and NSGINA [http://www.dcs.qmw.ac.uk/~williams/] which seems a bit of work to setup...
That would "NISGINA" This is by Nigel Williams -- apparently derived from work by Doug Scoular(*). It is apparently released under a BSD'ish license. So this is much more promising than the p-sync package right off the bat.
GINA (graphical identification and authentication) is the NT DLL that manage logins at the NT console -- there are several different GINA's -- one from Novell for NDS, one from MIT for Kerberos, another similar one for NT-AFS (Transarc's distributed filesystem -- which uses a Kerberos 4 authentication model) etc. Here are some related URLS:
NT GINA related information: http://web.mit.edu/cartel/ntgina.html -- very informative -- leads to all the rest that I found.
ND_GINA - An alternative authentication method for Windows NTr, http://www.nd.edu/~dobbins/ntarch/nd_gina_doc.html
NT/UNIX Integration with Doug's GINA replacement, http://www.arch.usyd.edu.au/~doug/gina.html
The problem with GINA is that it doesn't appear to be available for '95 (or earlier versions of Windows or DOS). That may be a show stopper for for this approach
I can't recommend in good faith that you upgrade you Win '95 systems to NT (since that just buys you in further to this proprietary OS model -- and just worsens your dilemma when '98 and NT 5.x ship).
I'm not really looking for passwd syncronisation, i'd like to consolidate it to the linux box, because the users use both linux/95/nt. nuff said, thanks.
I don't think nearly 'nuff's been said about this topic. There are a large number of directory service and authentication methods that are vying for control of your network. Each as its own security implications -- making them co-exist is difficult from the start, and a constant drain on administrative time and resources -- and having them running concurrently usually means that the weakest link prevails in your security model.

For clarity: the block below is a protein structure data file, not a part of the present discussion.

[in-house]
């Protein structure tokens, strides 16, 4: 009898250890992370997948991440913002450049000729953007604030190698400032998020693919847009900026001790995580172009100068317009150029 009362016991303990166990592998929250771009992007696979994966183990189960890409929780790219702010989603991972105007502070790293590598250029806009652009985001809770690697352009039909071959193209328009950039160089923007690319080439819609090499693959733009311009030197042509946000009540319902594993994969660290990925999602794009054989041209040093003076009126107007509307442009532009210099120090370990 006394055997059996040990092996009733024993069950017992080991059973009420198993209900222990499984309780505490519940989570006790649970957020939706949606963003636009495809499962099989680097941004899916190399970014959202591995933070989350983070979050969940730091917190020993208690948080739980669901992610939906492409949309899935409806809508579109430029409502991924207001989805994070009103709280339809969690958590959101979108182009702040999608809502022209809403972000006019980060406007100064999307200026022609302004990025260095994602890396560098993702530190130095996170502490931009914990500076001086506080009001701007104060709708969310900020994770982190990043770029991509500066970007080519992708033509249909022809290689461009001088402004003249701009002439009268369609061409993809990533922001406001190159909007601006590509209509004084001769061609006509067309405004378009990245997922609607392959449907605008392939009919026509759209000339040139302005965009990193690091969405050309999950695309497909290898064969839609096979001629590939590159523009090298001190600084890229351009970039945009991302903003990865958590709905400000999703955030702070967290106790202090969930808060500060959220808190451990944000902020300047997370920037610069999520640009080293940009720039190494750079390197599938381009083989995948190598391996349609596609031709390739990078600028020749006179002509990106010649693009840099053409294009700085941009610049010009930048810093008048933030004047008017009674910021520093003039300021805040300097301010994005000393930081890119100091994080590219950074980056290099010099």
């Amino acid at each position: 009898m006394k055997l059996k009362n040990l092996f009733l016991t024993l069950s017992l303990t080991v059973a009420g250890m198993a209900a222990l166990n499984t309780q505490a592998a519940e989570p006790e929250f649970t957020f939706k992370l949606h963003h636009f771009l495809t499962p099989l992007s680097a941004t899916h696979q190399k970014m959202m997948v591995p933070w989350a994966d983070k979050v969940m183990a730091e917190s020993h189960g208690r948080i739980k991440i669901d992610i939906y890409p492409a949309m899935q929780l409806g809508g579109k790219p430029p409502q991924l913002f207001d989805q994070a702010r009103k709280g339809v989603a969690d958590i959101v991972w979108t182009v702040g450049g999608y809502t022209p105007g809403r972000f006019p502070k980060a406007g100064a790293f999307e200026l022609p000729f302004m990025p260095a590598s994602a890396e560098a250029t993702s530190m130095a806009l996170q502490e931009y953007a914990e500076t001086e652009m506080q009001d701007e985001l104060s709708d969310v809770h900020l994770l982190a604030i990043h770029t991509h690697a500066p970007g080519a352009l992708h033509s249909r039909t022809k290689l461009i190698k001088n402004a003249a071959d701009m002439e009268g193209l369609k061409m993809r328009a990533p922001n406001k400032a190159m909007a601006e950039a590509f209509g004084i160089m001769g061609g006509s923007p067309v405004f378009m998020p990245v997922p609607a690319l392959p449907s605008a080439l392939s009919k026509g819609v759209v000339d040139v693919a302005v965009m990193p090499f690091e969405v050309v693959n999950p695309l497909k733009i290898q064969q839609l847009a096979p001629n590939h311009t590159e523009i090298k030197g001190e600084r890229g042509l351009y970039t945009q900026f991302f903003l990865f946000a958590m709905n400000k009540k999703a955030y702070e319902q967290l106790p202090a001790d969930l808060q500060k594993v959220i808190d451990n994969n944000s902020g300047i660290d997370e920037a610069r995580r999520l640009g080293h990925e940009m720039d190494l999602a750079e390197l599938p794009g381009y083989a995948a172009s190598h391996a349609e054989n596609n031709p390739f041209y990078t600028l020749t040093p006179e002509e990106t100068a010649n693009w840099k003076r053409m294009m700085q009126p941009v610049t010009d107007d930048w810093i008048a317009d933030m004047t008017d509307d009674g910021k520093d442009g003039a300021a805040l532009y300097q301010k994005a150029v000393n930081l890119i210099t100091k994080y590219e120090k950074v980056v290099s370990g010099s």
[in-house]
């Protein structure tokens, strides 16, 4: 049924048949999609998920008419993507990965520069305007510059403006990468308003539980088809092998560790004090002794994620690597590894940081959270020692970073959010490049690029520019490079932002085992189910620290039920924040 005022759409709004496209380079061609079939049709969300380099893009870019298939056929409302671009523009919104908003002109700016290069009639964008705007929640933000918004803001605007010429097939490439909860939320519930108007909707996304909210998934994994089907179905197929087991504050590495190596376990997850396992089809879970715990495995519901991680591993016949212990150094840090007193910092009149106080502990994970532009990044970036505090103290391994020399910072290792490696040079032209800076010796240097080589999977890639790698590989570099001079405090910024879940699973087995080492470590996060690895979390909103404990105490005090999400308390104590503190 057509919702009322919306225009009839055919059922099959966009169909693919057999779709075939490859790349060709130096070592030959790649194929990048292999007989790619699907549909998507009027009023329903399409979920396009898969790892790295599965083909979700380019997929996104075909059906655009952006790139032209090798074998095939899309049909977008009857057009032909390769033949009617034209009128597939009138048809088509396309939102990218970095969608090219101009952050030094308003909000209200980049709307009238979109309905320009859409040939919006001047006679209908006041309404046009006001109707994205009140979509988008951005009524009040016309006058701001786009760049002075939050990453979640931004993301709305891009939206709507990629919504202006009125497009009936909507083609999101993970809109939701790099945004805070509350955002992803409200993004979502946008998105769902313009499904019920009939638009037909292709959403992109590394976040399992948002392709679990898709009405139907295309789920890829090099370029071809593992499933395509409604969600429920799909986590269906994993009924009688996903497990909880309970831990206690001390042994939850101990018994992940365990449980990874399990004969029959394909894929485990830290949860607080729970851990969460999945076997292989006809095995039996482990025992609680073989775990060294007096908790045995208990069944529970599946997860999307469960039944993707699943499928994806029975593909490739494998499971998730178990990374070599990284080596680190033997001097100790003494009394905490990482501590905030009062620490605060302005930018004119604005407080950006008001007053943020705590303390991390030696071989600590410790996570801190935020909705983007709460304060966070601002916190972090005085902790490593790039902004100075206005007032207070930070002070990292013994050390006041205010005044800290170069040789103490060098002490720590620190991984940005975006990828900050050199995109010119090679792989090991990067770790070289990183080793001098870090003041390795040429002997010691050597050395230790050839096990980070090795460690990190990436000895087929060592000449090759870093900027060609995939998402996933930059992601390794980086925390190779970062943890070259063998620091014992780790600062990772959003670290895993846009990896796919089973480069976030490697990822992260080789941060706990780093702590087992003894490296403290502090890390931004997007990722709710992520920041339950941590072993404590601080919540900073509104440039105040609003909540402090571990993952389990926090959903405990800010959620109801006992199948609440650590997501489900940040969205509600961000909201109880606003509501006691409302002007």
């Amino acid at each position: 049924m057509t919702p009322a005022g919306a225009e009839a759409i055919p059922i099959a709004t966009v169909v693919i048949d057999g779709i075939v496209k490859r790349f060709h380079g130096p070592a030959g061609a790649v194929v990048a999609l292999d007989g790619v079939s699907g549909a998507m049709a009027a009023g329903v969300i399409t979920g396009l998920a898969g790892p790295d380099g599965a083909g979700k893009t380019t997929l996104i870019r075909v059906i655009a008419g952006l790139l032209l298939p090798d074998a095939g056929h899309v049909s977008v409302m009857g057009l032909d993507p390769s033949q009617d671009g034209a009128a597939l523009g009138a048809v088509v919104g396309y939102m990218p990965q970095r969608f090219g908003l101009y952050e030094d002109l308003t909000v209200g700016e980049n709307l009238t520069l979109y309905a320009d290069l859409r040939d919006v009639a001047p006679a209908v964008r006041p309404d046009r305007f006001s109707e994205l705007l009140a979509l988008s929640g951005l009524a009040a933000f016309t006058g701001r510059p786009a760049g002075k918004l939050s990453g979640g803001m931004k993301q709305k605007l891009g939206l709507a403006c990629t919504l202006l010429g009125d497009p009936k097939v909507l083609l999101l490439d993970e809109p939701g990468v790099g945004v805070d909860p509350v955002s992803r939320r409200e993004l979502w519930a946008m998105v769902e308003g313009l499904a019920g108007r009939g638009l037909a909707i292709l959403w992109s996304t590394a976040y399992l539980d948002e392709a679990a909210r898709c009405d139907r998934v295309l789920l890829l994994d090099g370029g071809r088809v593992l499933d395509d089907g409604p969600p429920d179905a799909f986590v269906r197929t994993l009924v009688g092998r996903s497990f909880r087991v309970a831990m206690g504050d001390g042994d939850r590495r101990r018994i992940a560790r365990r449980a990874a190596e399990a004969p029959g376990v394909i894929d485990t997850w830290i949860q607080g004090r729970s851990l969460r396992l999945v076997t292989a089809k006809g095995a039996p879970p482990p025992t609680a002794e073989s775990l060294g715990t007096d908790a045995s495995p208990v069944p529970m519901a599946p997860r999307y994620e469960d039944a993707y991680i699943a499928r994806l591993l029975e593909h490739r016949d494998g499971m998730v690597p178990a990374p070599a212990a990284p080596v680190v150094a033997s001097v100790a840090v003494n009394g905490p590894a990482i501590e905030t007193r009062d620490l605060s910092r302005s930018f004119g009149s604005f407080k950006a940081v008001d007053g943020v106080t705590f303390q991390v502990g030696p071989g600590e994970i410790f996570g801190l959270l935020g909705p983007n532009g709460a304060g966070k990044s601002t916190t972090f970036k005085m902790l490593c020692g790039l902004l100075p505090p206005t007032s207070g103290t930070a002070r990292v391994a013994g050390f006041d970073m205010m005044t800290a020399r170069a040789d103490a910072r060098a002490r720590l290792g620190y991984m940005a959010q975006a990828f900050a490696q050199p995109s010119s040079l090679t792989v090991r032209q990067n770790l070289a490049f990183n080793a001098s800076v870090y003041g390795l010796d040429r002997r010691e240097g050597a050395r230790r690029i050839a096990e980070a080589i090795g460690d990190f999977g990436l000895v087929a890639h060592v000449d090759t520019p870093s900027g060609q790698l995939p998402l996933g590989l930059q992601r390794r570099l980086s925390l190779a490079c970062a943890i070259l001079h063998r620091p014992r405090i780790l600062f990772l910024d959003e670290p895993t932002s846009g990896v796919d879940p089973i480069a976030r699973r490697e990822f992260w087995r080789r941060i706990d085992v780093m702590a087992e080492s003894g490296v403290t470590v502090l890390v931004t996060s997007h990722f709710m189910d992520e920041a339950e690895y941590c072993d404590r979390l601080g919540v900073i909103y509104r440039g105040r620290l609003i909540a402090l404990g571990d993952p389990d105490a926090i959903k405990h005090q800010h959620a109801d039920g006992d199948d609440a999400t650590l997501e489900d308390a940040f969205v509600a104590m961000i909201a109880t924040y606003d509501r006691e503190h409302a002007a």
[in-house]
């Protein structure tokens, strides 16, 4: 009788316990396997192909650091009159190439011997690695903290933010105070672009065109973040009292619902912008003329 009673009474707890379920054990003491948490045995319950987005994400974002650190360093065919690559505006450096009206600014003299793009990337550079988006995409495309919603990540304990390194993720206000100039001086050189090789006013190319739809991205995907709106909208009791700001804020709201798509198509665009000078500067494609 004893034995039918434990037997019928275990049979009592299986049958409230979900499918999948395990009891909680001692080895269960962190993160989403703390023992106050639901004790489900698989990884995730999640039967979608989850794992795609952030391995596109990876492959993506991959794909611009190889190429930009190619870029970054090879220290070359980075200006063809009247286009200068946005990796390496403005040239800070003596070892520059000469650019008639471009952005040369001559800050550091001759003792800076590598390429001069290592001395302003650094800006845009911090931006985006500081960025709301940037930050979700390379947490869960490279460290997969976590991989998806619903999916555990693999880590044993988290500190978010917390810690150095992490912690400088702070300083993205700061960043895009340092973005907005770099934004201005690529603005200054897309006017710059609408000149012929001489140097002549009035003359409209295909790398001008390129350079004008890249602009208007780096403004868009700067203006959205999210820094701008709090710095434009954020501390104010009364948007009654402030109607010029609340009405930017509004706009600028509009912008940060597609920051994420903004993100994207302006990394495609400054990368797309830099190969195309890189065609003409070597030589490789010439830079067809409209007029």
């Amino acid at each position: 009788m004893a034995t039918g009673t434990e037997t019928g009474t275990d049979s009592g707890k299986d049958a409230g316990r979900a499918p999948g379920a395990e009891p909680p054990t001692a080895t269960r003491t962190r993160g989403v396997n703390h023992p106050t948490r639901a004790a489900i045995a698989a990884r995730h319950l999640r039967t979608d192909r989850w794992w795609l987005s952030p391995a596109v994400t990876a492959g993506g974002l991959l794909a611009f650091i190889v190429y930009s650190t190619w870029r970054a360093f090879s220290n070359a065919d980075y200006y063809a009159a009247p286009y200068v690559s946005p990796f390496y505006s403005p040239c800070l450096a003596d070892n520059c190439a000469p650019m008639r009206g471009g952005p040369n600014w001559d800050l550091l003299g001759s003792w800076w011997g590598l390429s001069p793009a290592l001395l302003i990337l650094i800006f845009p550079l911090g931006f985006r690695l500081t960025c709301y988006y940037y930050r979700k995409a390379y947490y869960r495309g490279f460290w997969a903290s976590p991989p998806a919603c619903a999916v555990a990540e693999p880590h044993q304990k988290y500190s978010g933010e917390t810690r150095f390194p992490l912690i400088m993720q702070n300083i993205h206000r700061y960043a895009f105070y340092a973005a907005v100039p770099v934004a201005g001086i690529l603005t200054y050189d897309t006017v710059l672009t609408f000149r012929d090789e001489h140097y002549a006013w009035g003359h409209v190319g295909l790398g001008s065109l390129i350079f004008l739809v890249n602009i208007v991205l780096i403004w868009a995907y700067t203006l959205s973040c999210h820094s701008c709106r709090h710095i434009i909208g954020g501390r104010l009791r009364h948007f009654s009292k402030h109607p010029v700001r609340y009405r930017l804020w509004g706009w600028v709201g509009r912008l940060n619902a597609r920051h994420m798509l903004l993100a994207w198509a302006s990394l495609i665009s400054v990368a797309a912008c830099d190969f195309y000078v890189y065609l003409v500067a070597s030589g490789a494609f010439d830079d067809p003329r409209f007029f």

There's an excellent white paper about this at Cygnus Solutions:
That aside, some of your choices are:
Overall I think I'll like CODA best when we have a reasonably Linux server and client for it.
More more info on the CODA project at CMU browse through their mailling list archives at:
I could rant for sometime about the security models of the various network/shared filesystems -- but it's late so let it suffice to say I like that even less than the choices for DS and authentication. So far I think I like TCFS (transparent cryptographic filesystem) the best for security -- though I'm quite concerned about its performance costs.
I presume you're using Samba on your Linux server(s) to provide file services to your Windows clients. From a glance at the Samba Meta-FAQ and some of its other pages it looks like you could just let Linux/Samba manage the accounts for your whole network.
Here's some links that relate to that:
Samba: User accounts http://samba.anu.edu.au/samba/docs/smb_serv/html/smb_se-4.html#ss4.1
Samba Server HOWTO http://samba.anu.edu.au/samba/docs/smb_serv/html/smb_se.html
(*Note: if I read this correctly -- Samba can't currently be a "password server." This seems to mean that it can't act as a PDC/BDC (backup domain controller) for NT systems to refer client authentication requests through).
It looks like the future will hold some sort of LDAP and Kerberos -- for NT and many other OS' and packages. This would be fine -- if it weren't for the inevitable politicking and kneebiting that the various commercial vendors are going to do.
The problem is that everyone's version of LDAP (directory services) and Kerberos (authentication) will be just different enough that each vendor's OS will just *need* to be *the* server for *their* domain. They'll all make press releases about their "interoperability" -- and most will refuse to release enough details about their "extensions" for any other vendor (or freeware programmers) to implement them elsewhere.
I guess it will take a few years after the initial deployment for enough of this proprietary info to leak out (and/or be reverse engineered) to allow system administrators to actually have any semblance of a unified directory service and authentication system. The bugs and security problems will probably keep popping up for a long time after that (they've been popping up in Unix for 27 years -- and many of them are reappearing in NT now).
Meanwhile we're going to see a continuing explosion of servers and network applications (client server systems) that each require different user account (with associated group, token, and other information) and authentication information.
Worse yet, the various layers of management above us are already hearing the marketeers lies -- that the solutions are "already shipping" or "just around the corner." This is just what management wants to hear -- so many of them are believing it -- and planning their budgets and project schedules accordingly. A system administration disaster in the making.
Sorry I can't offer a brighter hope for the new year -- but I'm no marketeer.
Answer Guy #1, January 1997